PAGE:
Fossils of the Cambrian Period

Scientists find some of the best specimens for the “evolutionary experiments” of the Cambrian Period in the fossil beds of the Sirius Passet formation in Greenland; Chenjiang, China; and the Burgess Shale of British Columbia. These formations are remarkable because the conditions of fossilization led to impressions of both hard and soft body parts and the most complete records of the varieties of organisms alive in the Cambrian Period.

The Sirius Passet formation has fossils estimated to be from the early Cambrian Period. Arthropods are the most abundant, although the groups are not as diverse as those found in the later Burgess Shale formation.

The Sirius Passet has the first fossil indications of complex predator/prey relationships. For example, Halkieria were slug-shaped animals with shell caps at either end. The rest of the body was covered in smaller armor plates over a soft snail-like “foot.” It is unclear whether they are more closely related to the annelids, such as modern-day earthworms and leeches, or are a primitive mollusk. Some specimens have been found in curled up defensive postures like modern pill bugs. Predator/prey relationships provide intensive selection pressures that lead to rapid speciation and evolutionary change.

Burgess Shale fossils are from the late Cambrian. Diversity had increased dramatically. There are at least 12 species of trilobite in the Burgess Shale; whereas in the Sirius Passet, there are only two. It is clear that representatives of every animal phylum, excepting only the Bryozoa, existed by this time.

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The fearsome meter-long super-predator Anomalocaris.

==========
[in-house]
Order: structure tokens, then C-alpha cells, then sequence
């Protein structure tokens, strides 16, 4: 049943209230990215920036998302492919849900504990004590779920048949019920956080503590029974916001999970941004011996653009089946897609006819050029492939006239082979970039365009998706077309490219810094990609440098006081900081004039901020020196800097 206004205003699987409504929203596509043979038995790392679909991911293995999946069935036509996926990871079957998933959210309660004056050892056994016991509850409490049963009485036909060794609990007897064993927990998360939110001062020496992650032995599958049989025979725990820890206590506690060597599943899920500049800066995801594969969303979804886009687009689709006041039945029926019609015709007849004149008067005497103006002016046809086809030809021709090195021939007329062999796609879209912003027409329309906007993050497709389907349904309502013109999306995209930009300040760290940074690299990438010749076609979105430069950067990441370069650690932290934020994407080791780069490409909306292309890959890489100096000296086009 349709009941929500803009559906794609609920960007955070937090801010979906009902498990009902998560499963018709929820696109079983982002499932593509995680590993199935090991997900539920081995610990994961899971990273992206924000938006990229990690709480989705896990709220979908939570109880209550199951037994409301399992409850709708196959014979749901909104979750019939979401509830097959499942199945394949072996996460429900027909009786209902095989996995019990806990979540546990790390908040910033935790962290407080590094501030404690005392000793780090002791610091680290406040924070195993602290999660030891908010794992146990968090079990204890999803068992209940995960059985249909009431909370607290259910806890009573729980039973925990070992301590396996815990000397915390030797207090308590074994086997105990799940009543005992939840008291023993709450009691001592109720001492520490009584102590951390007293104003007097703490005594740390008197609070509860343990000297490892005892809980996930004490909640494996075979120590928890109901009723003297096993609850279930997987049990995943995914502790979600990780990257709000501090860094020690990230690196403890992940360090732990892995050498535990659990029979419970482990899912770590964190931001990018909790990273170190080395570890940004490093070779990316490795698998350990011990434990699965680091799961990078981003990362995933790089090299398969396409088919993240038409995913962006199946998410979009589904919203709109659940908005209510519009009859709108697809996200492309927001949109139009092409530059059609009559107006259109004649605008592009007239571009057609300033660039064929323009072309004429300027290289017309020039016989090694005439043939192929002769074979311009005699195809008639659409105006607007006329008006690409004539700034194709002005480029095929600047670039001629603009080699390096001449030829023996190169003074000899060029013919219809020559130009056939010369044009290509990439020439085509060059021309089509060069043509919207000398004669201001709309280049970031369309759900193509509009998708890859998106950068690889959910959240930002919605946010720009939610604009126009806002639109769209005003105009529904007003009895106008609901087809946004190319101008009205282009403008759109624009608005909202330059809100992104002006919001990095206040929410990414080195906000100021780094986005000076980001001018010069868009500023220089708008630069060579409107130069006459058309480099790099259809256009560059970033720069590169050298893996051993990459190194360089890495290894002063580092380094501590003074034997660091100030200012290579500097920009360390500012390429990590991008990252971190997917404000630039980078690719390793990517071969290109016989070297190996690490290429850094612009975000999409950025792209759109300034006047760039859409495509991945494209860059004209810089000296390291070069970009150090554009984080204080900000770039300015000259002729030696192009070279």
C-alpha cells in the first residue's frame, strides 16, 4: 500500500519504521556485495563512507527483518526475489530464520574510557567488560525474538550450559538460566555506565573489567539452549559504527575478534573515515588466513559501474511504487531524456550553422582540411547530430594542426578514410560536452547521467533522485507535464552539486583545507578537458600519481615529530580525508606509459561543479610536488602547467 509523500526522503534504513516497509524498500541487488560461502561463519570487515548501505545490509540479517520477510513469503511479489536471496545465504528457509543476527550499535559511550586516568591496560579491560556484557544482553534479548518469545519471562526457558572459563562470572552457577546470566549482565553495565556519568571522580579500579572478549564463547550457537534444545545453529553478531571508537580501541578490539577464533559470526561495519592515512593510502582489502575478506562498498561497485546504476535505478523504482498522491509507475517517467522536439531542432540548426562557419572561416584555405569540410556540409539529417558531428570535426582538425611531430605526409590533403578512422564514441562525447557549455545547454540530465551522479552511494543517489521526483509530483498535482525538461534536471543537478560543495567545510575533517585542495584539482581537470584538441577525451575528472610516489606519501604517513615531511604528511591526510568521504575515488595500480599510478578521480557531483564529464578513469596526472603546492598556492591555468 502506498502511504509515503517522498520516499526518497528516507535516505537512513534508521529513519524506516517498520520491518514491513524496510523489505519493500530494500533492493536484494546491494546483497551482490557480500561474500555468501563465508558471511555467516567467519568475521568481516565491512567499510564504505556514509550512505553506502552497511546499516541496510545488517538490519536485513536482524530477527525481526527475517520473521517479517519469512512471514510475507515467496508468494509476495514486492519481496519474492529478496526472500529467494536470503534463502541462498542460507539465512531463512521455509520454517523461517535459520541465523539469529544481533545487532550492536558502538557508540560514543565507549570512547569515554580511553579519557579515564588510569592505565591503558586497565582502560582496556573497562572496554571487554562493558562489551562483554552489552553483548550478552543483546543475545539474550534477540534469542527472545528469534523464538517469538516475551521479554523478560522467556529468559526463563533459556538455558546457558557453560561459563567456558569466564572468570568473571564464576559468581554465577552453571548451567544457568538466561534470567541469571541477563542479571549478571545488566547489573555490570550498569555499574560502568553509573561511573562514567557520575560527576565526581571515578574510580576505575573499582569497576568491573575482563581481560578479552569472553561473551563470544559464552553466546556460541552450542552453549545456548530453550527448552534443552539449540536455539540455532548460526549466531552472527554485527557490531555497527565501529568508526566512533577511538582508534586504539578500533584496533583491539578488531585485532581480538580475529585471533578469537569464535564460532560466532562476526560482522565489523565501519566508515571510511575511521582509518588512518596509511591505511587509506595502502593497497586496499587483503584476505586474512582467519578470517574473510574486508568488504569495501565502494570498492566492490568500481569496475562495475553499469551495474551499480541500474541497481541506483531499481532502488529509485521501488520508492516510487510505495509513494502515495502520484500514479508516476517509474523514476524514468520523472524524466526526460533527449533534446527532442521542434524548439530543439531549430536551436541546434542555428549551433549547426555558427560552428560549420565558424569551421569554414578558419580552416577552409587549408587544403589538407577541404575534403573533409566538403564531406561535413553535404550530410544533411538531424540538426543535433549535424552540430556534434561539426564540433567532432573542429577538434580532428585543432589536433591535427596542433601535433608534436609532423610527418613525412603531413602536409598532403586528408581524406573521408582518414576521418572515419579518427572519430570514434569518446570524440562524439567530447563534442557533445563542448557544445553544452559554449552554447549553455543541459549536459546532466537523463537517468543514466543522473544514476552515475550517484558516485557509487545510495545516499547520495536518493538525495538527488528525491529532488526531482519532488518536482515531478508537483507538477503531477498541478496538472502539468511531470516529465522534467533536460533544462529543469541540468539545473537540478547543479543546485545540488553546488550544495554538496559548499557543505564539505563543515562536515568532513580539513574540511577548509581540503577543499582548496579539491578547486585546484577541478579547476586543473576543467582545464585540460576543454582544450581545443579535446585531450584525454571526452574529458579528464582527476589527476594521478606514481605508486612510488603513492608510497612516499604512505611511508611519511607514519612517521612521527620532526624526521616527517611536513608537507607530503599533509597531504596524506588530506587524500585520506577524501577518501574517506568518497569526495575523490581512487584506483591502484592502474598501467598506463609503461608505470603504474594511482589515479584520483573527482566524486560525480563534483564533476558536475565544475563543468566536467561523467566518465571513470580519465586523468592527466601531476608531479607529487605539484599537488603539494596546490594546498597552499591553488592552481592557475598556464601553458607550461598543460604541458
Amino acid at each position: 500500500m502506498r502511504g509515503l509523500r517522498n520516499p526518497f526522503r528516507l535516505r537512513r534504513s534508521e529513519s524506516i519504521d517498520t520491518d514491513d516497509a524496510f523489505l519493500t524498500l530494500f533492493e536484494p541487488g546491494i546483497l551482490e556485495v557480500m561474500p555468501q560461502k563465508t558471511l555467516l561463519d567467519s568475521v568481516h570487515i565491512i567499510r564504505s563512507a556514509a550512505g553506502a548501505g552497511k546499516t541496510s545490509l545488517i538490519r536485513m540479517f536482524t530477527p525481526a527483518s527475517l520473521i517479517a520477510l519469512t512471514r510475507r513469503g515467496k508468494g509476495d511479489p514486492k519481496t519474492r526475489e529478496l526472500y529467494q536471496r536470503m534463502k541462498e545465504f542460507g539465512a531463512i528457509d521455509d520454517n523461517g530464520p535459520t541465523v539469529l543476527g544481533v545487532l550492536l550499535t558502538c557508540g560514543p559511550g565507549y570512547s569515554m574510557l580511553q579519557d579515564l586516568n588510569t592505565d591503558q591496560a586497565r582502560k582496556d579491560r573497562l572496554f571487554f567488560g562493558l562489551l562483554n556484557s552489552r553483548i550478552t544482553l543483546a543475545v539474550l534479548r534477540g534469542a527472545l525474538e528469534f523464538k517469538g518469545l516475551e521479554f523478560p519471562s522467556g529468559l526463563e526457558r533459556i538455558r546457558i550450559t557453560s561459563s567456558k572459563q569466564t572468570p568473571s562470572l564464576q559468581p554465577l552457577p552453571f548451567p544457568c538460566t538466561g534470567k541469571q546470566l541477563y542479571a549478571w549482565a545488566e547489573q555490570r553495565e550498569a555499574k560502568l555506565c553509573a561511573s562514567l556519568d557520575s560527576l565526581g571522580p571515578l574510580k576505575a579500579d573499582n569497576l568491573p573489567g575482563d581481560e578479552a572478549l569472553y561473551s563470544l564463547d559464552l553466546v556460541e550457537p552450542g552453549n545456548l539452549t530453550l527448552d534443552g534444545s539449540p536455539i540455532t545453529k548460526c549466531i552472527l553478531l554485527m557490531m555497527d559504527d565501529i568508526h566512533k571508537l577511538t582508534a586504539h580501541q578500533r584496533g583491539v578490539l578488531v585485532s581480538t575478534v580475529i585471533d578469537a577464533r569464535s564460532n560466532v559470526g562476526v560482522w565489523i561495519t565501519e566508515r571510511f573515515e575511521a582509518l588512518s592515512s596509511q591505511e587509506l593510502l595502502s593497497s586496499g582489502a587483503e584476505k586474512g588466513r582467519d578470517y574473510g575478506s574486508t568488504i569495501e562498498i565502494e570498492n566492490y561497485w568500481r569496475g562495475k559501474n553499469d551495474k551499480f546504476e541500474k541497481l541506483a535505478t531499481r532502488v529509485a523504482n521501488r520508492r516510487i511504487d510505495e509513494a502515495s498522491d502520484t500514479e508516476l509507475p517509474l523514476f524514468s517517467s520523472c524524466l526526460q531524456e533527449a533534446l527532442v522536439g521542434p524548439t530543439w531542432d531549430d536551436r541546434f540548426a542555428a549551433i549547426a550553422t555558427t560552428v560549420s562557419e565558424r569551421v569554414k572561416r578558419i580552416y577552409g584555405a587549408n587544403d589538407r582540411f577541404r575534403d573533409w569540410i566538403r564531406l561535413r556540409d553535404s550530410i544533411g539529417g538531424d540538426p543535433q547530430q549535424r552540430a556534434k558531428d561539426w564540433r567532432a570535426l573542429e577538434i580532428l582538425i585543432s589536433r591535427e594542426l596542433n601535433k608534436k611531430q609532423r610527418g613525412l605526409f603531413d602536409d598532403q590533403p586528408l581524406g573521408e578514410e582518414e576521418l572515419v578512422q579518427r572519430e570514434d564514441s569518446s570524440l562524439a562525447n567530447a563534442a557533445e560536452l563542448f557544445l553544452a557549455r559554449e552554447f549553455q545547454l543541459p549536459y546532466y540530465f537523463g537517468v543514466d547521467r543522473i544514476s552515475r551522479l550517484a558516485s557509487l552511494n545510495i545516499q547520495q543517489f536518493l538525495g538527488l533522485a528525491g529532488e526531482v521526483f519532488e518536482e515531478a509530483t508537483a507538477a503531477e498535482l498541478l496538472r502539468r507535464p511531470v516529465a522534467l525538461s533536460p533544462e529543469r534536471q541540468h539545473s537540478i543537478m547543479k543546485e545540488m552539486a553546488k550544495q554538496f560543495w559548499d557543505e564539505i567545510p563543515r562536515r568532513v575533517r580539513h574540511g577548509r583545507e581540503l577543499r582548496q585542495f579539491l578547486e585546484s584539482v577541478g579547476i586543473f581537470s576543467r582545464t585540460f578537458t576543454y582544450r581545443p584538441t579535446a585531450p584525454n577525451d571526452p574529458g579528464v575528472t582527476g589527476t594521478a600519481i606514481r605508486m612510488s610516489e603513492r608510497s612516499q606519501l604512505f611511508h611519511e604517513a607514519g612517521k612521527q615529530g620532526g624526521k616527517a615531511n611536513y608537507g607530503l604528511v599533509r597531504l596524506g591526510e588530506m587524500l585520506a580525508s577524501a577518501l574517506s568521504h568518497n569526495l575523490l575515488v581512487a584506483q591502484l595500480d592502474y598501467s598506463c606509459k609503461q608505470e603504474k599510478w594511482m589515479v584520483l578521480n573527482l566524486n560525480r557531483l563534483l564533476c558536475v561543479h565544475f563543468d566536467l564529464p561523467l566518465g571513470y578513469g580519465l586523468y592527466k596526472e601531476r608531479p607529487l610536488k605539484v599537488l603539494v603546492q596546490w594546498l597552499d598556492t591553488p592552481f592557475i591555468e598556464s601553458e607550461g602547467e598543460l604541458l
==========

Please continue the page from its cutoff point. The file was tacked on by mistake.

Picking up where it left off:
Credit: Katrina Kenny & University of Adelaide

The largest predator was Anomalocaris, a free-swimming animal that undulated through the water by flexing its lobed body. It had true compound eyes and two claw-tipped appendages in front of its mouth. It was the largest most fearsome predator of the Cambrian Period, but did not survive into the Ordovician. The earliest known chordate animal, the Pikaia, was about 1.5 inches (4 centimeters) long. Pikaia had a nerve cord that was visible as a ridge starting behind its head and extending almost to the tip of the body. The fine detail preserved in the Burgess Shale clearly shows that Pikaia had the segmented muscle structure of later chordates and vertebrates. Haikouichythes, thought by some to be the earliest jawless fish, were also found in the Burgess Shale.

A mass extinction event closed the Cambrian Period. Early Ordovician sediments found in South America are of glacial origin. James F. Miller of Southwest Missouri State University suggests that glaciers and a colder climate may have been the cause of the mass extinction of the fauna that evolved in the warm Cambrian oceans. Glacial ice would have also locked up much of the free ocean water, reducing both the oxygen in the water and the area available for shallow water species.